The catalog shows black and neon green heavily featured on the T-shirt designs from a line styled after jerseys. All of the following images are pulled from that catalog.

We begin on page 94 where the Premier replica All-Star jerseys are noted. Unfortunately, the designs were not included when this catalog was last updated on May 29 — the date seen on the cover. So what can we glean from this page?

  • Delivery date is listed as Jan. 1, 2015 — the date of of the Winter Classic in Washington, D.C. Could the jerseys be unveiled at the NHL's signature New Year's Day event?
  • The codes "HA1-WHITE" and "HA2-BLACK" appear below the graphic. Might they suggest the colors of the two jerseys? The last time the NHL had a black versus white All-Star Game was 1993 — back when they used the old NHL shield and orange trim.
  • Speaking of trim, check out the bar at the top that reads "Men's Jerseys." Will neon green return to NHL ice for the first time since the Blue Jackets dropped it in 2007? Don't forget, this All-Star Game will be played in Columbus. Coincidence?

All I know is the appearance of neon green — or electric green as the Jackets referred to it — made several more appearances in the catalog.

If we skip down a few pages, we find that electric green used in several T-shirt designs.

Not only is there a green shirt in the batch, but the player numbers — which would be printed on the back — are black outlined in green.

It's hard not to see this as being pulled straight from the jerseys.

Also noteworthy is the new treatment for the All-Star version of the NHL shield. If it seems familiar, you're probably thinking about the chrome logos introduced last year for the teams that participated in the 2014 NHL Stadium Series.

But, wait there's more. More neon green, of course. 

Several other T-shirts include various alternate treatments for the logo — particularly in black, grey and green.

If you're still not sold on the idea that neon green is likely to be part of the NHL All-Star Game jerseys — you're probably part of a dwindling group.

Unless there's another reason for it that I'm failing to see.

Beyond the shirts are some headwear selections, including these hats.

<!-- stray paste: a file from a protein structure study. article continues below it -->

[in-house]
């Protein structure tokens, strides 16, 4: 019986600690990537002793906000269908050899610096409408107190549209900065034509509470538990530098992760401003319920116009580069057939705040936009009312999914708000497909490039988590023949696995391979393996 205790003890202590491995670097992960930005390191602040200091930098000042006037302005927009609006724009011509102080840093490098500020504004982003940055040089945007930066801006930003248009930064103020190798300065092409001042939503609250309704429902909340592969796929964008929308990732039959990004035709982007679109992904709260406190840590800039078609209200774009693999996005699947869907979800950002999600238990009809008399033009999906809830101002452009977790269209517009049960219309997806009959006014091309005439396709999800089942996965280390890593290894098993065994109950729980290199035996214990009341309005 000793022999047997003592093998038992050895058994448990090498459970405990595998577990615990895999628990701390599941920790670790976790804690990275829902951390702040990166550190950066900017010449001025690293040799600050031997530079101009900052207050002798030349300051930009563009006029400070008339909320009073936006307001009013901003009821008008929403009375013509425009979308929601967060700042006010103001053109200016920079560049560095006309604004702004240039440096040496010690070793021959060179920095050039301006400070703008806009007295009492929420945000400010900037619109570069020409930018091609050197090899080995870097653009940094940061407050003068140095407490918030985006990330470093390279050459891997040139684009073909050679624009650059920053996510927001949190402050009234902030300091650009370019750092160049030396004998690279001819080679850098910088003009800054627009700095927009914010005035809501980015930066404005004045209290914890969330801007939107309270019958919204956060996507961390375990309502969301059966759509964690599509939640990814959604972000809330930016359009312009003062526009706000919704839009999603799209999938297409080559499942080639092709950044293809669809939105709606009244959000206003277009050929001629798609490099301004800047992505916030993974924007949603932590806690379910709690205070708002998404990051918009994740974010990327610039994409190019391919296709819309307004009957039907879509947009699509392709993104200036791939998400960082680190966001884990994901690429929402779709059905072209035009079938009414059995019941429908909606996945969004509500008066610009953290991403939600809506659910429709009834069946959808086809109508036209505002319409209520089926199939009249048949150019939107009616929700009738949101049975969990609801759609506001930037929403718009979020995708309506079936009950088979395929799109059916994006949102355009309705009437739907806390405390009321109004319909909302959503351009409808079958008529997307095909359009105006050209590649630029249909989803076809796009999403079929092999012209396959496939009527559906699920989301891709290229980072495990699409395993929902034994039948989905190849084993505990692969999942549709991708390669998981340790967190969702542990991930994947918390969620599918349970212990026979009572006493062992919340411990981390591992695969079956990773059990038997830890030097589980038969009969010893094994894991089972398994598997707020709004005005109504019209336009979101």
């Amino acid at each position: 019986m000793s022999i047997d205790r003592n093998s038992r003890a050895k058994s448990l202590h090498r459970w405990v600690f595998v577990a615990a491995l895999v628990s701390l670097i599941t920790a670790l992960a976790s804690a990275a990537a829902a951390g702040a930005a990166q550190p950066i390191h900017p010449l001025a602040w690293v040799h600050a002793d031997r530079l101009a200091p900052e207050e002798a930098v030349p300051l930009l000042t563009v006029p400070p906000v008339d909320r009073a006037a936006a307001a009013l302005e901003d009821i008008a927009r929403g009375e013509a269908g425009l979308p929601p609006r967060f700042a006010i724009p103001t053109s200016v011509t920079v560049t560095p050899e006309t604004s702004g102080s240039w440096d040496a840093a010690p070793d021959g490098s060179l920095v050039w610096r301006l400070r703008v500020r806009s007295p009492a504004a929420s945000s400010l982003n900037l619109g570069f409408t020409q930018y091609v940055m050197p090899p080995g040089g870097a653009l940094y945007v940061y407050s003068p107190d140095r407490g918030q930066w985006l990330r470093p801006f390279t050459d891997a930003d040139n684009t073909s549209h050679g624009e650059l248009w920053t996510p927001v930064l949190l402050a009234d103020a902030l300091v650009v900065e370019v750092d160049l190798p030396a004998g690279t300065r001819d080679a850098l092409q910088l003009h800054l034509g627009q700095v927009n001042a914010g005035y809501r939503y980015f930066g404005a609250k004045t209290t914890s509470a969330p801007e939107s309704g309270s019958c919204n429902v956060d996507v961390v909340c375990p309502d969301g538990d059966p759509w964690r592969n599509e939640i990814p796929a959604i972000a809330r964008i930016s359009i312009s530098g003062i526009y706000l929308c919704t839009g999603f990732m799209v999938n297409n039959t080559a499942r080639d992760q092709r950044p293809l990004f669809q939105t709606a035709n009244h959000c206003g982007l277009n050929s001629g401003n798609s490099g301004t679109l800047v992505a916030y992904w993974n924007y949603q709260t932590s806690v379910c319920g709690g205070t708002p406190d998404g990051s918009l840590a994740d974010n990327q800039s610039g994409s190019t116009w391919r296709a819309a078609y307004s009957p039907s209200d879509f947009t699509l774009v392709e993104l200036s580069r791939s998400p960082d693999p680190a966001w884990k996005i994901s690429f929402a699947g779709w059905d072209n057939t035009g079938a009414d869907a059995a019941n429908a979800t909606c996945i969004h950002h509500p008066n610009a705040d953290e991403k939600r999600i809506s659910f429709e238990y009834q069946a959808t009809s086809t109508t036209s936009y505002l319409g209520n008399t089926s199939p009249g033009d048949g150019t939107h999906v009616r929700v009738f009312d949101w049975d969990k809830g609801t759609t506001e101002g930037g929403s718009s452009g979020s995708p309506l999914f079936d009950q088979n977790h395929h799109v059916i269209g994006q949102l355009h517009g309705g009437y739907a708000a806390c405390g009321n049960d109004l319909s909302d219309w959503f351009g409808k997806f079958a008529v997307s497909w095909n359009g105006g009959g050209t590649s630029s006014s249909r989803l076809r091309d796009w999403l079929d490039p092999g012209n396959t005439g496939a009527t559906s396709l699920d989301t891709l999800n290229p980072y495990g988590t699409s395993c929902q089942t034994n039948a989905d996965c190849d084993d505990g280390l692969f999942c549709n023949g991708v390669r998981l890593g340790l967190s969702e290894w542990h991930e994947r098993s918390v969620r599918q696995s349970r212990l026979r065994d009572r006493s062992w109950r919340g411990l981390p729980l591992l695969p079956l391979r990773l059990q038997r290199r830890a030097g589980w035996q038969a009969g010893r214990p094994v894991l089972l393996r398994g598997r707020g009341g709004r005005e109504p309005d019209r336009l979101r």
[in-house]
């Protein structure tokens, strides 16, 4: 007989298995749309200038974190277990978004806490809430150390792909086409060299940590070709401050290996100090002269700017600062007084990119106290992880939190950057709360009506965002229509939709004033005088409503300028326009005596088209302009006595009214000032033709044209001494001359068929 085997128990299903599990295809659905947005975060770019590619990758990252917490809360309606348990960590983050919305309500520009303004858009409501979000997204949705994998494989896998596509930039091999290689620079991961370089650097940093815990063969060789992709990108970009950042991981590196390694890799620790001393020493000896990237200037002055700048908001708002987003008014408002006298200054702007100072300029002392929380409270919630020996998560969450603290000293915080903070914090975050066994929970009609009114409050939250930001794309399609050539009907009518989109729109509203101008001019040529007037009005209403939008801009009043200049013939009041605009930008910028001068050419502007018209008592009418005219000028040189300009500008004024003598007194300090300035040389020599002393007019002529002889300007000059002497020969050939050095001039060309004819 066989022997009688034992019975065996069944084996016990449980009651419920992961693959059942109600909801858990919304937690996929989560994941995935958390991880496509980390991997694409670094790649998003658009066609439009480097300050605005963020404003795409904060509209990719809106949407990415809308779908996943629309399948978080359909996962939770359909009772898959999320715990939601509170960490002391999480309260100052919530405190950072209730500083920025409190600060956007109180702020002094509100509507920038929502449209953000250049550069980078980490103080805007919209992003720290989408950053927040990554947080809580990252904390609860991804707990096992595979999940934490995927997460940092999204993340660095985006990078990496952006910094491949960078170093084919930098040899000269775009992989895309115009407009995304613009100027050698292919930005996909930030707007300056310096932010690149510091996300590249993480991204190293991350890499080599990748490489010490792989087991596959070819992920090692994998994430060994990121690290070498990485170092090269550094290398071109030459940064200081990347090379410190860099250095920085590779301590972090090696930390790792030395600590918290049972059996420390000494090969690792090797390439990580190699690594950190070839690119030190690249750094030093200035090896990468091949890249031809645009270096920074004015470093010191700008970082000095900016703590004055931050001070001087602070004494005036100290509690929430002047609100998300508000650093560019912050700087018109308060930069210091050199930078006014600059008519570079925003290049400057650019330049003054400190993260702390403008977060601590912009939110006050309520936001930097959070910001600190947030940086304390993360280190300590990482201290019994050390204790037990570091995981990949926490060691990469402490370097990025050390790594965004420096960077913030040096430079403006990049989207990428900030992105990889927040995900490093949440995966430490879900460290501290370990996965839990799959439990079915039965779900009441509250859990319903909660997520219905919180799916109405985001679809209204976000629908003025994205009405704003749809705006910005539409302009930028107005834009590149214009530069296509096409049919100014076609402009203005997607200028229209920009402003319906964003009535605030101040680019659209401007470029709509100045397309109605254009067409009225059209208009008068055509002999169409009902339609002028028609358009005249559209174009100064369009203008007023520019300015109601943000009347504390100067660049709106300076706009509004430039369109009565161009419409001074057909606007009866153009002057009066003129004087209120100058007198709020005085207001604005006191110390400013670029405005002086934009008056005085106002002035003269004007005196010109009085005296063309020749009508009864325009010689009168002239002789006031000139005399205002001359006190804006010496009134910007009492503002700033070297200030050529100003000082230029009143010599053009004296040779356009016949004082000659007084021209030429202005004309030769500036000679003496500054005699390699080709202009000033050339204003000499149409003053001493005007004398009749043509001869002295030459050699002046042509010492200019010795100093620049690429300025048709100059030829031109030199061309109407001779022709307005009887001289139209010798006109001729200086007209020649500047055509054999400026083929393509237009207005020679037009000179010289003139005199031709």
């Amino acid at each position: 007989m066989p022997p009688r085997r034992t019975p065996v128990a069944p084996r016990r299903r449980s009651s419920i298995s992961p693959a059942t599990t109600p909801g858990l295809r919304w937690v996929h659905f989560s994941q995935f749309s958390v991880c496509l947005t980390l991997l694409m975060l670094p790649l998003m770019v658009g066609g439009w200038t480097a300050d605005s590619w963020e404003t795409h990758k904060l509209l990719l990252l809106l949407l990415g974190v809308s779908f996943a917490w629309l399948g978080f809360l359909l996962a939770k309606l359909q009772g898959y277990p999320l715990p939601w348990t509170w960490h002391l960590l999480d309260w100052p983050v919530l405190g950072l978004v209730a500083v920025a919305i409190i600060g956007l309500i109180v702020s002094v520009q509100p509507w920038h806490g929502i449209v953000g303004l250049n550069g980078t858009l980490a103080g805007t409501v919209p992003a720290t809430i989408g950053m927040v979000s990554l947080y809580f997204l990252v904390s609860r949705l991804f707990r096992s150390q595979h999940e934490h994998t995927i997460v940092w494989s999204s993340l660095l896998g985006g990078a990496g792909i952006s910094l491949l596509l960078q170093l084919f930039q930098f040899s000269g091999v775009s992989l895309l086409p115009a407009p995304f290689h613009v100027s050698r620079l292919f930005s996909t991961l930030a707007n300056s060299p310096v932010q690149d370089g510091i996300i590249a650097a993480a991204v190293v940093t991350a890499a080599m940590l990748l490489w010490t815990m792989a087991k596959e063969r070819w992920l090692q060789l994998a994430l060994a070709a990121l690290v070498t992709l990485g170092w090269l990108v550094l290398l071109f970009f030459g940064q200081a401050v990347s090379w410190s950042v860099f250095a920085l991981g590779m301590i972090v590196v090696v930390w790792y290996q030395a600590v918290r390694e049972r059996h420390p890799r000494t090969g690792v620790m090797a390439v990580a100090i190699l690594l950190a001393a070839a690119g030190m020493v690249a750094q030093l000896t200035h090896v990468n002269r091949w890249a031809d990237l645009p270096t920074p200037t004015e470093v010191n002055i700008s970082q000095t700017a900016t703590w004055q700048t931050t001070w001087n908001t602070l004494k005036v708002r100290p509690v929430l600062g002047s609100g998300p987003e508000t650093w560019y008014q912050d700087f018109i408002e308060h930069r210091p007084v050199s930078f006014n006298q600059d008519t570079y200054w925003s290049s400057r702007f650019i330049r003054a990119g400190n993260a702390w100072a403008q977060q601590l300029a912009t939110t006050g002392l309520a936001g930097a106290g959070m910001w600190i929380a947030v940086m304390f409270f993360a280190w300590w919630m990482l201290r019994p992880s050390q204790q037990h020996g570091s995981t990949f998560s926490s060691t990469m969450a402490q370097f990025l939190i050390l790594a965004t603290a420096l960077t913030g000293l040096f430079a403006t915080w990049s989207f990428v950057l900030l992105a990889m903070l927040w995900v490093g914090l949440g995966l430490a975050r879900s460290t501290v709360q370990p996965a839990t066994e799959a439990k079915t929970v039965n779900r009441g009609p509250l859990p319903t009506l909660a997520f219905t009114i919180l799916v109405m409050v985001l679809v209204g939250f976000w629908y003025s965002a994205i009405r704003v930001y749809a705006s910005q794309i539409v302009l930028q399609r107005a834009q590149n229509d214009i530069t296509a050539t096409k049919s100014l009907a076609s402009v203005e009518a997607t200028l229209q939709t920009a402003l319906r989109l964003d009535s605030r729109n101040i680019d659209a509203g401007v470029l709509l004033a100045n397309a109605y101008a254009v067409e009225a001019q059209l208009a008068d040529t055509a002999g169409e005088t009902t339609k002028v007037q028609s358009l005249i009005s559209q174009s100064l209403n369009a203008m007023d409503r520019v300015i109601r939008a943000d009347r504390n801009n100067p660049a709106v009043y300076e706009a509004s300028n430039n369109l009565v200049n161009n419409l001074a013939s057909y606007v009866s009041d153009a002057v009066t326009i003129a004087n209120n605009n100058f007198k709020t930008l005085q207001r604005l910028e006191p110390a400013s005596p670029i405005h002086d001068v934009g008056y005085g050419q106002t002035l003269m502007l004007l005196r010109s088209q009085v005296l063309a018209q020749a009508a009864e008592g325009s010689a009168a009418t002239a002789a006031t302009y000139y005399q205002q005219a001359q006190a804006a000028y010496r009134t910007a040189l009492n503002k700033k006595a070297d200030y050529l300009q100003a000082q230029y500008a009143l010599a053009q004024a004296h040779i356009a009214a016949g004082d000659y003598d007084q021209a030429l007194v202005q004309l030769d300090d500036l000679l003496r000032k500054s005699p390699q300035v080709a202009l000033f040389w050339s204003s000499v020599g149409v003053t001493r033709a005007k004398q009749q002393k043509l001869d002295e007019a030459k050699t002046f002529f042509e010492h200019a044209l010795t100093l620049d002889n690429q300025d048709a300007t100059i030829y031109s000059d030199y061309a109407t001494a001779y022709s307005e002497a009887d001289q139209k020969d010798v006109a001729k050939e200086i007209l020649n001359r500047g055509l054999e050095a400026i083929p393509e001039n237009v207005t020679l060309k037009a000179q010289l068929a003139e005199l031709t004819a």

0716-rbk15-124.jpg

If you're not interested in downloading the catalog yourself — or it's no longer available when you're reading this, I've grabbed some more T-shirt designs that use a ton of variations on the All-Star Game logo. You'll definitely have your pick if you end up buying one.

If you're looking at some of these treatments and thinking they look rather girly, it's probably because they're women's designs.

Anyway, there are definitely a lot of options here — male or female.

Have a favorite design? Let us know in the comments.

Lastly, I can't end this post without at least mentioning the IceHL — Icethetics' own fantasy hockey league. We have a team whose colors may seem quite familiar. 

To those who have wanted to see a North Carolina Nighthawks jersey produced, stay tuned. The new NHL All-Star uniforms may be right up your alley.

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Designing the ’90s NHL, Part 3: Epilogue

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Designing the ’90s NHL, Part 3: Epilogue

Before you dig in, first catch up on Part 1 and Part 2.

What began as a feature on an unused Flyers third jersey design took me in unexpected directions. Exchanging emails with Ken Loh over the weekend got me thinking a lot about the jerseys and logos the NHL introduced in the 1990s.

PUT SOME TEAL ON IT

The decade welcomed nine expansion teams, including a pair in 1993 — one of which was the Florida Panthers. To my surprise Ken and The Mednick Group also worked on proposals for them. These logos have never been seen outside that circle before today.

These designs reminded me of a Miami Herald article from 2010 by George Richards.

Bill Torrey said he had to fight with then-owner Marti Huizenga regarding the team's colors and uniforms back in 1993. Said she preferred the Marlins black-and-teal color scheme, which then, was all the rage.

That quote is finally validated visually with this work which demonstrates exactly how black and teal might have been used. But Ken admits he was not particularly proud of it.